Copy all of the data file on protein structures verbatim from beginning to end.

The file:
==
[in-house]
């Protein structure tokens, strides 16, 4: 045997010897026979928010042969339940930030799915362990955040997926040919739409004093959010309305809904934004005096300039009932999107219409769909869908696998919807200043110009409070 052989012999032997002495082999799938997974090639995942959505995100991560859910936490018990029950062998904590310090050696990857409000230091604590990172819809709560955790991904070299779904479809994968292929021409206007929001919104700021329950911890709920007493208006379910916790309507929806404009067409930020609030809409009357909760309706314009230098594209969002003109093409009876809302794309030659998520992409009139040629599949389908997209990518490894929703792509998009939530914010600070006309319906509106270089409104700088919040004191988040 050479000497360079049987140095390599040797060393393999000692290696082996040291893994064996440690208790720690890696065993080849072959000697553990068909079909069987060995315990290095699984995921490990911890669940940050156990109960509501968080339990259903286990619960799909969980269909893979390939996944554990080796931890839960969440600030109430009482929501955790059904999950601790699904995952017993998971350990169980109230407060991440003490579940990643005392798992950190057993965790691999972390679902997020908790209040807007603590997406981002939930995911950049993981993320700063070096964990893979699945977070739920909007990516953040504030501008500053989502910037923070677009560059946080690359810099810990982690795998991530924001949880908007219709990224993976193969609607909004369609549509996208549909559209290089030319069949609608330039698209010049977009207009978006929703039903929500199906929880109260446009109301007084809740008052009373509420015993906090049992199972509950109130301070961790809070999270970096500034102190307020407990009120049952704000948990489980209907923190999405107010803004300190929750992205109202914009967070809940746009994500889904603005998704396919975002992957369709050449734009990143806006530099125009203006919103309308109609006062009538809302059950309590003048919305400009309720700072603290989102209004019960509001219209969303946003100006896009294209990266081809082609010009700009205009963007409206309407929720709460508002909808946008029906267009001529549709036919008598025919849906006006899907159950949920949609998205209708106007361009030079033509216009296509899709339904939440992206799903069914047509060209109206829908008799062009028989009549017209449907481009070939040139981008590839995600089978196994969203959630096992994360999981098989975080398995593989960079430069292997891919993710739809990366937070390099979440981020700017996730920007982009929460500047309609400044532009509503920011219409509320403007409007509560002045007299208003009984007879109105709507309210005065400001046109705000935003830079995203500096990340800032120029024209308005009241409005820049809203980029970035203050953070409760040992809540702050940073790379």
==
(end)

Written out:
[in-house]
């Protein structure tokens, strides 16, 4: 045997010897026979928010042969339940930030799915362990955040997926040919739409004093959010309305809904934004005096300039009932999107219409769909869908696998919807200043110009409070 052989012999032997002495082999799938997974090639995942959505995100991560859910936490018990029950062998904590310090050696990857409000230091604590990172819809709560955790991904070299779904479809994968292929021409206007929001919104700021329950911890709920007493208006379910916790309507929806404009067409930020609030809409009357909760309706314009230098594209969002003109093409009876809302794309030659998520992409009139040629599949389908997209990518490894929703792509998009939530914010600070006309319906509106270089409104700088919040004191988040 050479000497360079049987140095390599040797060393393999000692290696082996040291893994064996440690208790720690890696065993080849072959000697553990068909079909069987060995315990290095699984995921490990911890669940940050156990109960509501968080339990259903286990619960799909969980269909893979390939996944554990080796931890839960969440600030109430009482929501955790059904999950601790699904995952017993998971350990169980109230407060991440003490579940990643005392798992950190057993965790691999972390679902997020908790209040807007603590997406981002939930995911950049993981993320700063070096964990893979699945977070739920909007990516953040504030501008500053989502910037923070677009560059946080690359810099810990982690795998991530924001949880908007219709990224993976193969609607909004369609549509996208549909559209290089030319069949609608330039698209010049977009207009978006929703039903929500199906929880109260446009109301007084809740008052009373509420015993906090049992199972509950109130301070961790809070999270970096500034102190307020407990009120049952704000948990489980209907923190999405107010803004300190929750992205109202914009967070809940746009994500889904603005998704396919975002992957369709050449734009990143806006530099125009203006919103309308109609006062009538809302059950309590003048919305400009309720700072603290989102209004019960509001219209969303946003100006896009294209990266081809082609010009700009205009963007409206309407929720709460508002909808946008029906267009001529549709036919008598025919849906006006899907159950949920949609998205209708106007361009030079033509216009296509899709339904939440992206799903069914047509060209109206829908008799062009028989009549017209449907481009070939040139981008590839995600089978196994969203959630096992994360999981098989975080398995593989960079430069292997891919993710739809990366937070390099979440981020700017996730920007982009929460500047309609400044532009509503920011219409509320403007409007509560002045007299208003009984007879109105709507309210005065400001046109705000935003830079995203500096990340800032120029024209308005009241409005820049809203980029970035203050953070409760040992809540702050940073790379």